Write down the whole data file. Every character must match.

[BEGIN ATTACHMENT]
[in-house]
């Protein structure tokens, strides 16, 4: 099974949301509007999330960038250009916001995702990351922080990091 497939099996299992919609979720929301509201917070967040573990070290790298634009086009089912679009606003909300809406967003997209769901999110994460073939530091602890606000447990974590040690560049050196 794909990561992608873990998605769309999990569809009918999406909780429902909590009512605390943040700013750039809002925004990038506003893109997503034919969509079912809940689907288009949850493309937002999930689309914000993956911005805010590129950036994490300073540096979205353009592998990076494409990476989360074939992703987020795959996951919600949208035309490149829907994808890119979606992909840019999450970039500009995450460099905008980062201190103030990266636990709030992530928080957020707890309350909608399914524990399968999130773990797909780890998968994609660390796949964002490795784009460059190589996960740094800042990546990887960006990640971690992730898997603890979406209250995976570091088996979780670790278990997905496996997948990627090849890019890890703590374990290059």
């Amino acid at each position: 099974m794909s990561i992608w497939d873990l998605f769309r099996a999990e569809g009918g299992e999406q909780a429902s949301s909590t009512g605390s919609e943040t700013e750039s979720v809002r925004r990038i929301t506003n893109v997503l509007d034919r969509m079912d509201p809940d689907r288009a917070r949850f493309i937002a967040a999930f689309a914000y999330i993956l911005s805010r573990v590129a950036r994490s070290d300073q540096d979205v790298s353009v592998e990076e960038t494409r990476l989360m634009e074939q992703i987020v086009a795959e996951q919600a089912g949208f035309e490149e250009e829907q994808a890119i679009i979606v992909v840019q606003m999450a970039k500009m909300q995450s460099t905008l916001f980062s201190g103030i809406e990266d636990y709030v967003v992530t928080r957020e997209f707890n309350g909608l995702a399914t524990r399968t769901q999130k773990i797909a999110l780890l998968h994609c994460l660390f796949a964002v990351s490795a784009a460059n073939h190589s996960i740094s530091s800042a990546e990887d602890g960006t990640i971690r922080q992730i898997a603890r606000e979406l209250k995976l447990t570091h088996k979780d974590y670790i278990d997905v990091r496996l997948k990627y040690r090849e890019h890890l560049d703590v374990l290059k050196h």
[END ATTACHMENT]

[in-house]
């Protein structure tokens, strides 16, 4: 099974949301509007999330960038250009916001995702990351922080990091 497939099996299992919609979720929301509201917070967040573990070290790298634009086009089912679009606003909300809406967003997209769901999110994460073939530091602890606000447990974590040690560049050196 794909990561992608873990998605769309999990569809009918999406909780429902909590009512605390943040700013750039809002925004990038506003893109997503034919969509079912809940689907288009949850493309937002999930689309914000993956911005805010590129950036994490300073540096979205353009592998990076494409990476989360074939992703987020795959996951919600949208035309490149829907994808890119979606992909840019999450970039500009995450460099905008980062201190103030990266636990709030992530928080957020707890309350909608399914524990399968999130773990797909780890998968994609660390796949964002490795784009460059190589996960740094800042990546990887960006990640971690992730898997603890979406209250995976570091088996979780670790278990997905496996997948990627090849890019890890703590374990290059």
């Amino acid at each position: 099974m794909s990561i992608w497939d873990l998605f769309r099996a999990e569809g009918g299992e999406q909780a429902s949301s909590t009512g605390s919609e943040t700013e750039s979720v809002r925004r990038i929301t506003n893109v997503l509007d034919r969509m079912d509201p809940d689907r288009a917070r949850f493309i937002a967040a999930f689309a914000y999330i993956l911005s805010r573990v590129a950036r994490s070290d300073q540096d979205v790298s353009v592998e990076e960038t494409r990476l989360m634009e074939q992703i987020v086009a795959e996951q919600a089912g949208f035309e490149e250009e829907q994808a890119i679009i979606v992909v840019q606003m999450a970039k500009m909300q995450s460099t905008l916001f980062s201190g103030i809406e990266d636990y709030v967003v992530t928080r957020e997209f707890n309350g909608l995702a399914t524990r399968t769901q999130k773990i797909a999110l780890l998968h994609c994460l660390f796949a964002v990351s490795a784009a460059n073939h190589s996960i740094s530091s800042a990546e990887d602890g960006t990640i971690r922080q992730i898997a603890r606000e979406l209250k995976l447990t570091h088996k979780d974590y670790i278990d997905v990091r496996l997948k990627y040690r090849e890019h890890l560049d703590v374990l290059k050196h």